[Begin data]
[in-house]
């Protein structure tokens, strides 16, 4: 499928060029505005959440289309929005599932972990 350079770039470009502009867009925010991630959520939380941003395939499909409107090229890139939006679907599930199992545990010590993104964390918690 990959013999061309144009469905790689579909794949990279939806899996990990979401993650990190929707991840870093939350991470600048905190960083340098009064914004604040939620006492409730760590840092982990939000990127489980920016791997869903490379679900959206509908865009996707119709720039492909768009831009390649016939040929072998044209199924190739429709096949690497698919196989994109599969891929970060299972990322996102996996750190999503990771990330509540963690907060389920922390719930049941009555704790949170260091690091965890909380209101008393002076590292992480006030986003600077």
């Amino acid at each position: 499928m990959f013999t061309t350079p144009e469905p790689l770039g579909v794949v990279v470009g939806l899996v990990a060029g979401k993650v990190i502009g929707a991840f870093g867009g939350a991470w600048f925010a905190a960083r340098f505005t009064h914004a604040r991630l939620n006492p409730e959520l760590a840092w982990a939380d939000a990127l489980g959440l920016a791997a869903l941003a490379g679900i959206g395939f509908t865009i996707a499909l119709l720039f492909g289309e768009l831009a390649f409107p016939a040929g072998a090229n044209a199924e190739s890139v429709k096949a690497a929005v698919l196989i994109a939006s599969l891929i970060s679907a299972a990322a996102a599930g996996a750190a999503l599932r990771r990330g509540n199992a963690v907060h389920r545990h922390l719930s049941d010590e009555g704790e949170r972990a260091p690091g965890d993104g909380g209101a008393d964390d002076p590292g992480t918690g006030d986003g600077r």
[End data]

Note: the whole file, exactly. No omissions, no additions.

[in-house]
């Protein structure tokens, strides 16, 4: 499928060029505005959440289309929005599932972990 350079770039470009502009867009925010991630959520939380941003395939499909409107090229890139939006679907599930199992545990010590993104964390918690 990959013999061309144009469905790689579909794949990279939806899996990990979401993650990190929707991840870093939350991470600048905190960083340098009064914004604040939620006492409730760590840092982990939000990127489980920016791997869903490379679900959206509908865009996707119709720039492909768009831009390649016939040929072998044209199924190739429709096949690497698919196989994109599969891929970060299972990322996102996996750190999503990771990330509540963690907060389920922390719930049941009555704790949170260091690091965890909380209101008393002076590292992480006030986003600077």
């Amino acid at each position: 499928m990959f013999t061309t350079p144009e469905p790689l770039g579909v794949v990279v470009g939806l899996v990990a060029g979401k993650v990190i502009g929707a991840f870093g867009g939350a991470w600048f925010a905190a960083r340098f505005t009064h914004a604040r991630l939620n006492p409730e959520l760590a840092w982990a939380d939000a990127l489980g959440l920016a791997a869903l941003a490379g679900i959206g395939f509908t865009i996707a499909l119709l720039f492909g289309e768009l831009a390649f409107p016939a040929g072998a090229n044209a199924e190739s890139v429709k096949a690497a929005v698919l196989i994109a939006s599969l891929i970060s679907a299972a990322a996102a599930g996996a750190a999503l599932r990771r990330g509540n199992a963690v907060h389920r545990h922390l719930s049941d010590e009555g704790e949170r972990a260091p690091g965890d993104g909380g209101a008393d964390d002076p590292g992480t918690g006030d986003g600077r």